Illinois residents who owe money to the city of Chicago may see a chunk missing from their state income tax refund this year. The city council approved the garnishment plan in a 41 to 8 vote on Wednesday.
The ordinance lets city hall sign an intergovernmental agreement with the Illinois Comptroller's Office, which sends out income tax refund checks. If a taxpayer owes the city for an overdue fine, the state will divert refund money to Chicago, minus a service fee.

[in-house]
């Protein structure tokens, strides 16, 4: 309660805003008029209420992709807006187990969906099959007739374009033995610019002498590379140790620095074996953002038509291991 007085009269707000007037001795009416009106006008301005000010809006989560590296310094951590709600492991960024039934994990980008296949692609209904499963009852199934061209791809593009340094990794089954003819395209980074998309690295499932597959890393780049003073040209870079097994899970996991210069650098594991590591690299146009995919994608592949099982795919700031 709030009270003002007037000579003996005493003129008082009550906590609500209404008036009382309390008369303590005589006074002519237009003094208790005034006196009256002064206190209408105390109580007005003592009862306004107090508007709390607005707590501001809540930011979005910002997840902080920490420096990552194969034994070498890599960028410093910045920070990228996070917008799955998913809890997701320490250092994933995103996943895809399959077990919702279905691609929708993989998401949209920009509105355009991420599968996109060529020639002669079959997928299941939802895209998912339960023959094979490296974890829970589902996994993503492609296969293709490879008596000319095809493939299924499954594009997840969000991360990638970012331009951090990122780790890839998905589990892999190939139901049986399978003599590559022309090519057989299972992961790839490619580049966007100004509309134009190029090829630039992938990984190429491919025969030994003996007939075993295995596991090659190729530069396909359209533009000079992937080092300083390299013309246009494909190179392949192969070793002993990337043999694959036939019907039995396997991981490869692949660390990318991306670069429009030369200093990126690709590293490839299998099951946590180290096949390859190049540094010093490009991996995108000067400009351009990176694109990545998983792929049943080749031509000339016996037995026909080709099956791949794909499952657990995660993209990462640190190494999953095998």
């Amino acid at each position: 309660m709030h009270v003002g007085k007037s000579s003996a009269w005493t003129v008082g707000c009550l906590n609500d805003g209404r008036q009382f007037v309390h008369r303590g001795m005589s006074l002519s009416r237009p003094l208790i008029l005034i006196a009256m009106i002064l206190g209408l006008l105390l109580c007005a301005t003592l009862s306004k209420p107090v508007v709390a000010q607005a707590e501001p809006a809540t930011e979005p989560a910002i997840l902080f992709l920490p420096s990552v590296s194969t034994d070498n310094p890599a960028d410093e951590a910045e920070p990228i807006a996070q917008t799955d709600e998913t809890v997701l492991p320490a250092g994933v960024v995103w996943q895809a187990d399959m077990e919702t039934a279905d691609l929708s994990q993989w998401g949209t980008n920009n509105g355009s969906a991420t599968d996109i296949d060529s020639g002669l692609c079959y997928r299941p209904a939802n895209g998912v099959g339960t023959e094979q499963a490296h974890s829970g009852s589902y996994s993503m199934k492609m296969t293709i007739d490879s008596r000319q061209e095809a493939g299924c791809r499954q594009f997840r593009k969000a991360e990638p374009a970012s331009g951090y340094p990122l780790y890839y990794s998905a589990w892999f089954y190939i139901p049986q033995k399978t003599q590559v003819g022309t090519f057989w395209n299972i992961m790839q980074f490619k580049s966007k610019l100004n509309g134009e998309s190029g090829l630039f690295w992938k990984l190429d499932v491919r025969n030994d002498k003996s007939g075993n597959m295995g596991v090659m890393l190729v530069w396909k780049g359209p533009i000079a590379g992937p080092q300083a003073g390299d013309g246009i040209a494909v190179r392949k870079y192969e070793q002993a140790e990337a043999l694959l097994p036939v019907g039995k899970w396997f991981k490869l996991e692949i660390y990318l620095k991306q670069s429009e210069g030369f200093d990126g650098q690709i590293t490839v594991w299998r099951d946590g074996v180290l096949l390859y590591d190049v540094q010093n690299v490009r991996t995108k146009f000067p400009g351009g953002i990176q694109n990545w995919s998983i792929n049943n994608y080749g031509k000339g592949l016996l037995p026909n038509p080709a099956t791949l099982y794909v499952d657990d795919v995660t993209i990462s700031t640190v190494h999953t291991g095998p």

Alderman Bob Fioretti of the 2nd Ward voted against the ordinance because he calls the process for residents to appeal a city fine "a kangaroo court."
"If it wasn't for that, and if we could tighten it up going forward, I'm all in favor of this. Because, I agree, we need...the money that's owed to the city," Fioretti said before the vote.
In response, Mayor Rahm Emanuel challenged Fioretti to work on spearhead an effort to reform ticket appeals. But Emanuel said that should not stall efforts to collect debts.
"We will not be in favor of deadbeats and delinquents who have been sitting on the sidelines putting the burden on the families in your district and throughout the city of Chicago," Emanuel said.
The city expects this move to collect between $8 million and $20 million.